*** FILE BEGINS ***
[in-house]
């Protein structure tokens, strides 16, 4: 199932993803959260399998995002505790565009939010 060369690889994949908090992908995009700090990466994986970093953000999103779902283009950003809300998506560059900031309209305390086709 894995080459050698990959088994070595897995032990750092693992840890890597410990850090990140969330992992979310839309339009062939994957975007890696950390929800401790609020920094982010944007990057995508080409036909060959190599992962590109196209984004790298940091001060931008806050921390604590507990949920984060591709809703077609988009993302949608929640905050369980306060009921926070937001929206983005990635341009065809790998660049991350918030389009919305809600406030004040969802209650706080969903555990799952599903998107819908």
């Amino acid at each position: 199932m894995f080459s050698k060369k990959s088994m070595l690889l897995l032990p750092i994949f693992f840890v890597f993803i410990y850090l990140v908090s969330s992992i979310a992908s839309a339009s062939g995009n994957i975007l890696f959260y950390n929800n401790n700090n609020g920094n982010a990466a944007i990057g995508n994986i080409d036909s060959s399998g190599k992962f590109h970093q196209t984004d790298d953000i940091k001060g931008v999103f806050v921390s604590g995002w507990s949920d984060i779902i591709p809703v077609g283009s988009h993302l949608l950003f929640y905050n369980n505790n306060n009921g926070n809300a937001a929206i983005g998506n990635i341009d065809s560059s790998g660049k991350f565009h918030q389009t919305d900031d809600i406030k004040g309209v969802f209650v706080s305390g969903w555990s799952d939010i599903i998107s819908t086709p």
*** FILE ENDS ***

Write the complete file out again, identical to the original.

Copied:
[in-house]
């Protein structure tokens, strides 16, 4: 199932993803959260399998995002505790565009939010 060369690889994949908090992908995009700090990466994986970093953000999103779902283009950003809300998506560059900031309209305390086709 894995080459050698990959088994070595897995032990750092693992840890890597410990850090990140969330992992979310839309339009062939994957975007890696950390929800401790609020920094982010944007990057995508080409036909060959190599992962590109196209984004790298940091001060931008806050921390604590507990949920984060591709809703077609988009993302949608929640905050369980306060009921926070937001929206983005990635341009065809790998660049991350918030389009919305809600406030004040969802209650706080969903555990799952599903998107819908």
């Amino acid at each position: 199932m894995f080459s050698k060369k990959s088994m070595l690889l897995l032990p750092i994949f693992f840890v890597f993803i410990y850090l990140v908090s969330s992992i979310a992908s839309a339009s062939g995009n994957i975007l890696f959260y950390n929800n401790n700090n609020g920094n982010a990466a944007i990057g995508n994986i080409d036909s060959s399998g190599k992962f590109h970093q196209t984004d790298d953000i940091k001060g931008v999103f806050v921390s604590g995002w507990s949920d984060i779902i591709p809703v077609g283009s988009h993302l949608l950003f929640y905050n369980n505790n306060n009921g926070n809300a937001a929206i983005g998506n990635i341009d065809s560059s790998g660049k991350f565009h918030q389009t919305d900031d809600i406030k004040g309209v969802f209650v706080s305390g969903w555990s799952d939010i599903i998107s819908t086709p």